The Central Bureau of Investigation (CBI), India’s `lead’ federal investigative agency, often draws flak for not being an autonomous institution. Despite that, the CBI is often the `go to’ agency for high-profile cases.
The problem is that despite the caseload increasing in size and profile, the number of officers tasked to solve the cases is still not enough. Now, that might be the problem with the overall law and order machinery in India but is no less acute with the CBI.
An example of recent cases registered with the CBI would be one over allegations of bribery in the procurement of 12 Augusta Westland `VVIP’ helicopters and the murder of a Deputy Superintendent of Police in Pratapgarh, Uttar Pradesh.
On an average, the CBI takes in more than 1,000 cases (1,119 in 2009 and 1,009 in 2010) every year. Or around 80 cases per month. And there are close to 10,000 cases pending trial at this point (2011 data). Recent data shows that CBI registered 1,003 cases in 2011.
Where did they come from? Turns out that 79 were taken up at the request of the State Governments, 122 on the directions of courts, 838 were regular cases and 154 were preliminary enquiries.
At end-2011, around 828 cases were pending investigations, charge-sheets were filed in 701 cases and 895 court cases received judgements. Of these, 497 cases resulted in conviction and 209 in acquittal. The conviction rate of the CBI was 67% around 2011.
Some notable charge-sheets during 2011 was against a senior IRS officer who fraudulently obtained Rs 90 crore from National Agricultural Cooperative Marketing Federation of India (NAFED) and against the Health Secretary of a state government for dishonestly purchasing medicines worth Rs 130 crore without actual requirement.
And a state-owned and run All India Institute of Medical Sciences (AIIMS) admission racket where private persons rigging admission process for the entrance exam was busted and a scam connected with the 2010 Commonwealth Games in Delhi involving alleged kickbacks made to senior officers and politicians for supply of equipment and services.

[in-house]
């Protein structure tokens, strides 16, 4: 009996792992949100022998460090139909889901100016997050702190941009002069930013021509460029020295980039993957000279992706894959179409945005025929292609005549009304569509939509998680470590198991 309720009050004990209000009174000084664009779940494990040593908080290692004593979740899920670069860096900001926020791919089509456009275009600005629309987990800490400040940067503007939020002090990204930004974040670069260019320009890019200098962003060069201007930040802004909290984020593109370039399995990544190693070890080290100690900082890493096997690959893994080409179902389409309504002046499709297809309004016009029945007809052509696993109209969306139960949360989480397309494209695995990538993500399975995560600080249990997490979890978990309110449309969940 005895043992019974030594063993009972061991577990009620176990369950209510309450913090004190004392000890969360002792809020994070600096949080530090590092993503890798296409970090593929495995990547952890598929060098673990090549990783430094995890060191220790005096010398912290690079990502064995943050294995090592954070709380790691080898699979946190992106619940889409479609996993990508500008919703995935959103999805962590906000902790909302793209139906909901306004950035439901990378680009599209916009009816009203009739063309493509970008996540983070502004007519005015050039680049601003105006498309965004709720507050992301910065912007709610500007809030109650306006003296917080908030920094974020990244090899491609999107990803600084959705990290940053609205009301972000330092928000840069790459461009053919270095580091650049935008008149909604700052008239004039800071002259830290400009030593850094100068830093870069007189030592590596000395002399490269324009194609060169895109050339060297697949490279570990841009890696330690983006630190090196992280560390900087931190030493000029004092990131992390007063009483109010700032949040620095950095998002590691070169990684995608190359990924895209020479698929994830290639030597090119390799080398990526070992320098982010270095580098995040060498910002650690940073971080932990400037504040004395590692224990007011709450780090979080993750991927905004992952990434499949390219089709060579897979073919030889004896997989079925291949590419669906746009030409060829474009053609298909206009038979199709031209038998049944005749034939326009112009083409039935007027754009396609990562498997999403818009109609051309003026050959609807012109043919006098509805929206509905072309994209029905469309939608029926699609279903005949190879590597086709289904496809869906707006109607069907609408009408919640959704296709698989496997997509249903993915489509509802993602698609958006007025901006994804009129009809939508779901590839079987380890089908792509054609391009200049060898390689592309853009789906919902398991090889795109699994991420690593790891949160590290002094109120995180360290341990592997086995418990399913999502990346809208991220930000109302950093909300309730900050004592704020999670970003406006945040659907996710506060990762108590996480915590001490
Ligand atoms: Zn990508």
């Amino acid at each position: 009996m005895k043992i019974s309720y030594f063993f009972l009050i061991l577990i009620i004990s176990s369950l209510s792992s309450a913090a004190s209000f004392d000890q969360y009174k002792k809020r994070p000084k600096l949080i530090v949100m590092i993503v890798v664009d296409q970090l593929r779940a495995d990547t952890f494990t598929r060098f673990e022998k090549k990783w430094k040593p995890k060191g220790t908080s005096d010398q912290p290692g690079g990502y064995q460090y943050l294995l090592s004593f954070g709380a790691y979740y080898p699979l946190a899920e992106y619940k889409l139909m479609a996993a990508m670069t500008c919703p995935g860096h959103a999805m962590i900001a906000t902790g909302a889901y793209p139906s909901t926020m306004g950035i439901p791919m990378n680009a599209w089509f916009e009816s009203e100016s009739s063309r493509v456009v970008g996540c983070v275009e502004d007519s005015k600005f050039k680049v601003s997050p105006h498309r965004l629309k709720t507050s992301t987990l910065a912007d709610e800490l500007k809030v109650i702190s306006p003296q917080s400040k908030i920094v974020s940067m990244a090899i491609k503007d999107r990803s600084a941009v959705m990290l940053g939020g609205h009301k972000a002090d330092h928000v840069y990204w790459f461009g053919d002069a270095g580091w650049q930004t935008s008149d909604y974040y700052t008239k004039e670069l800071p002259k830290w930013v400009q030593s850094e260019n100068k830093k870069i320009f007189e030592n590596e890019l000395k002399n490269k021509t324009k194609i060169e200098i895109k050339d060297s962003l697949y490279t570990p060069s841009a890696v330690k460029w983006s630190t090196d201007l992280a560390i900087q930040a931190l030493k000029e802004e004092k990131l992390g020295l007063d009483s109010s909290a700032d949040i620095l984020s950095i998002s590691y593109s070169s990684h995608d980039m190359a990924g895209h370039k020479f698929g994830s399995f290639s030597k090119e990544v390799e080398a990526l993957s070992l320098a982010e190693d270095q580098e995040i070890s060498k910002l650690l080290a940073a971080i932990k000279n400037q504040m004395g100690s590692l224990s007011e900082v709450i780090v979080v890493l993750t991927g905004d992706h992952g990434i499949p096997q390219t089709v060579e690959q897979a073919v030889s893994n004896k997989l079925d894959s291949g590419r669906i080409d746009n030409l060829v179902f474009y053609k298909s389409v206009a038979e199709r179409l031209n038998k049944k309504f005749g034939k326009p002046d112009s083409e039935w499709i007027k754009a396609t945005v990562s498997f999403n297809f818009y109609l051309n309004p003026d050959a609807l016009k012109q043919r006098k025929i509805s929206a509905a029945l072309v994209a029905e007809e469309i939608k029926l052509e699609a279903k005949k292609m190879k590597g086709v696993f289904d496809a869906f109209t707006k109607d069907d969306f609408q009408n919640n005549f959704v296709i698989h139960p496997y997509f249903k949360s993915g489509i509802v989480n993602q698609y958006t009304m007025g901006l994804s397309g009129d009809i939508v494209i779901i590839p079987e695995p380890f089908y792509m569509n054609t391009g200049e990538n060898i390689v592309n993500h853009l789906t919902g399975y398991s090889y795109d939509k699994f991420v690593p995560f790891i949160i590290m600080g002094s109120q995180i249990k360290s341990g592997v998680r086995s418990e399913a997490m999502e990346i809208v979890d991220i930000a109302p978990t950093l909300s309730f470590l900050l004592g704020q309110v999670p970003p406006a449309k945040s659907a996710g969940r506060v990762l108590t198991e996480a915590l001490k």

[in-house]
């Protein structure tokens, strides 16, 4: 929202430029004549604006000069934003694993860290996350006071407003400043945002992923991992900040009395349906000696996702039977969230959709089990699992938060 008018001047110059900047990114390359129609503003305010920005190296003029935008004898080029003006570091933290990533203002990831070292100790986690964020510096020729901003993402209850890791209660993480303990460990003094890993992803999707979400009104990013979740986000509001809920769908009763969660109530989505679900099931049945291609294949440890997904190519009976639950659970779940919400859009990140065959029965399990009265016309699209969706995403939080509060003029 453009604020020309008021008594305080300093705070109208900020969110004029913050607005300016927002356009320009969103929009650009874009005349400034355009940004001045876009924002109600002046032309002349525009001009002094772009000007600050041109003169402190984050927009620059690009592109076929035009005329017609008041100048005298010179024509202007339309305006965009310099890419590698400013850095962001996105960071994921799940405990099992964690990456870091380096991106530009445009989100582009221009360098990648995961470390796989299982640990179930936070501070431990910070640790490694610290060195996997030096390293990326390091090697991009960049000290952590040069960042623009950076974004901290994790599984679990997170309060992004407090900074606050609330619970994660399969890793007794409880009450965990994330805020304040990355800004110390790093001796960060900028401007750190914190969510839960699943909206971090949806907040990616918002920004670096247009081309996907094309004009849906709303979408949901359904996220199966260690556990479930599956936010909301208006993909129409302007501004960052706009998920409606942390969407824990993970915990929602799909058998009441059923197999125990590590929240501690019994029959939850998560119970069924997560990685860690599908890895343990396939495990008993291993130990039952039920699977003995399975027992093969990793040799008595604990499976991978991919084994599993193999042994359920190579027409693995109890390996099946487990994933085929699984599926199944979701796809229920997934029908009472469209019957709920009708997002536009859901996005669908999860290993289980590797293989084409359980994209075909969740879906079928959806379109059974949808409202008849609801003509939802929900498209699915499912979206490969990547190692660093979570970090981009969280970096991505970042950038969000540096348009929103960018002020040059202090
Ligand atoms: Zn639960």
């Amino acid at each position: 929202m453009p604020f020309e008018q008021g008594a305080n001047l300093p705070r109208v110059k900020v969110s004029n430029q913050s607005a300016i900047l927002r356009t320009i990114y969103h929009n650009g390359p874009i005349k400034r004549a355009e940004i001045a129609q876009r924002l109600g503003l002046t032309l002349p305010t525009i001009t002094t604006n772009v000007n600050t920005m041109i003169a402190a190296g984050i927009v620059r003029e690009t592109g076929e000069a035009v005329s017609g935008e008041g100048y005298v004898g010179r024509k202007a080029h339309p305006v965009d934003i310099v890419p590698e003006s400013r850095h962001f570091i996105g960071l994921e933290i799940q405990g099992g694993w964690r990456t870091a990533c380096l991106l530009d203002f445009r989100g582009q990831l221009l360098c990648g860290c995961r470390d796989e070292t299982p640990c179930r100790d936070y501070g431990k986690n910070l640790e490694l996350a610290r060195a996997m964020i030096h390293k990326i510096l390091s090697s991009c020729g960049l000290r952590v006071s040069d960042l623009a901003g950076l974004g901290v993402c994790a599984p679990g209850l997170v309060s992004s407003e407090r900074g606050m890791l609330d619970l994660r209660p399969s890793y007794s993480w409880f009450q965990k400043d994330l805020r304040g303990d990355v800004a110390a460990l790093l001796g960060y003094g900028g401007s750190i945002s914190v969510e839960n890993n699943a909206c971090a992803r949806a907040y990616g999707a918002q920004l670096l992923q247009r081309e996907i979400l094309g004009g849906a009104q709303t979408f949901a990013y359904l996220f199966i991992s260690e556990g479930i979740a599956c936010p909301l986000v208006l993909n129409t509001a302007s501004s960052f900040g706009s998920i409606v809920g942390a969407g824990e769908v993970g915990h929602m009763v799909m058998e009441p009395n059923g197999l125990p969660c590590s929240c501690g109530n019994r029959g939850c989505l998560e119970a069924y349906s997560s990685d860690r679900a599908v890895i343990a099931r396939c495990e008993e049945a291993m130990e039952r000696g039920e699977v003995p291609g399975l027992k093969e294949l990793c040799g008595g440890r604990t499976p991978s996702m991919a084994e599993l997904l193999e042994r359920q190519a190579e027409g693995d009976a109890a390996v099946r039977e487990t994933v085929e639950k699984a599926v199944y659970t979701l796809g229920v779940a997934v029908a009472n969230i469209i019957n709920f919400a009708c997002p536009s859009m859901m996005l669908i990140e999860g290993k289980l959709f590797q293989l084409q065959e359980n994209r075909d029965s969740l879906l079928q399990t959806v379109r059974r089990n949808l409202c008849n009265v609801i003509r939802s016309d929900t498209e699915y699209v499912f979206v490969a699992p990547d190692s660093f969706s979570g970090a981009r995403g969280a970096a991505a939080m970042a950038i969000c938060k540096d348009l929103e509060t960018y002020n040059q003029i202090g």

Interestingly (or maybe not) most cases registered with the CBI are to do with disproportionate assets of Government officials. The rest span anti-corruption, economic offences and special crimes (murders, terrorism etc)
Now to look at the CBI’s manpower challenge. Here are the gaps.
The vacancies were the highest in 2010 (21%), and the average vacancies were about 16% during the period 2009-11.
The vacancies may not be high enough to affect the organisation adversely but it is the executive officers’ positions (executive officers are inducted from the Indian Police Service or through competitive examinations) that are mostly vacant:
Another issue that plagues the CBI are the state-wise pending cases. Table 3 gives the idea of the top 5 states with pending trials:
Incidentally, out of the total of around 10,000 pending trial cases, more than 1,000 cases are pending trials for 15-20 years. NCT of Delhi accounts for 17% of the total pending trial cases. The CBI documents do not give the reasons for so many pending trials
And does the CBI have the resources, or put another way, to what extent is it resourced? The agency has been allocated Rs 462 crore in 2013-14, up 14% over 2012-13 when it was allocated Rs 405 crore.
A look at the 2011-12 balance sheet shows that construction and renovation of office buildings alone took up Rs 28 crore. This was the same time a brand new CBI HQ was built in Delhi at a cost of Rs 201 crore.
So, vacancy in executive posts and high pending trials are crucial issues that need to be sorted out before CBI is burdened with an average of 80 cases per month.